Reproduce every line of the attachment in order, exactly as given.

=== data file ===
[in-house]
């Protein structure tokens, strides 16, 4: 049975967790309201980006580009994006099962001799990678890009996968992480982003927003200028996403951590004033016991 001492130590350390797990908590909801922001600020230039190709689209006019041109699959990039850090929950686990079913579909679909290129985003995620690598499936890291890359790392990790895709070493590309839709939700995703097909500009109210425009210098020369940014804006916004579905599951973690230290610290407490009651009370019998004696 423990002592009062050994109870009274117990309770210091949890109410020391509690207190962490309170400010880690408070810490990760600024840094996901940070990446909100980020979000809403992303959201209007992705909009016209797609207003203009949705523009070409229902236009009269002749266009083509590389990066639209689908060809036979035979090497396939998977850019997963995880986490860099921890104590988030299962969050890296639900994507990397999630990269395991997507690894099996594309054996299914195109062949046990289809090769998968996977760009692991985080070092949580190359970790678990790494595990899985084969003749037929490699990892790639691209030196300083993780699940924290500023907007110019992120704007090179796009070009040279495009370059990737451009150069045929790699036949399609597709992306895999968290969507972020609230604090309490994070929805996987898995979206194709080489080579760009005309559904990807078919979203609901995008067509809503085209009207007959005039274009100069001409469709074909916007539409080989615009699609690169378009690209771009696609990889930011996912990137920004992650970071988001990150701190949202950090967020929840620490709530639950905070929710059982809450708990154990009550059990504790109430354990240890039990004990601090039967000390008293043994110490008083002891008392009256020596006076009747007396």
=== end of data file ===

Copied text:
[in-house]
């Protein structure tokens, strides 16, 4: 049975967790309201980006580009994006099962001799990678890009996968992480982003927003200028996403951590004033016991 001492130590350390797990908590909801922001600020230039190709689209006019041109699959990039850090929950686990079913579909679909290129985003995620690598499936890291890359790392990790895709070493590309839709939700995703097909500009109210425009210098020369940014804006916004579905599951973690230290610290407490009651009370019998004696 423990002592009062050994109870009274117990309770210091949890109410020391509690207190962490309170400010880690408070810490990760600024840094996901940070990446909100980020979000809403992303959201209007992705909009016209797609207003203009949705523009070409229902236009009269002749266009083509590389990066639209689908060809036979035979090497396939998977850019997963995880986490860099921890104590988030299962969050890296639900994507990397999630990269395991997507690894099996594309054996299914195109062949046990289809090769998968996977760009692991985080070092949580190359970790678990790494595990899985084969003749037929490699990892790639691209030196300083993780699940924290500023907007110019992120704007090179796009070009040279495009370059990737451009150069045929790699036949399609597709992306895999968290969507972020609230604090309490994070929805996987898995979206194709080489080579760009005309559904990807078919979203609901995008067509809503085209009207007959005039274009100069001409469709074909916007539409080989615009699609690169378009690209771009696609990889930011996912990137920004992650970071988001990150701190949202950090967020929840620490709530639950905070929710059982809450708990154990009550059990504790109430354990240890039990004990601090039967000390008293043994110490008083002891008392009256020596006076009747007396």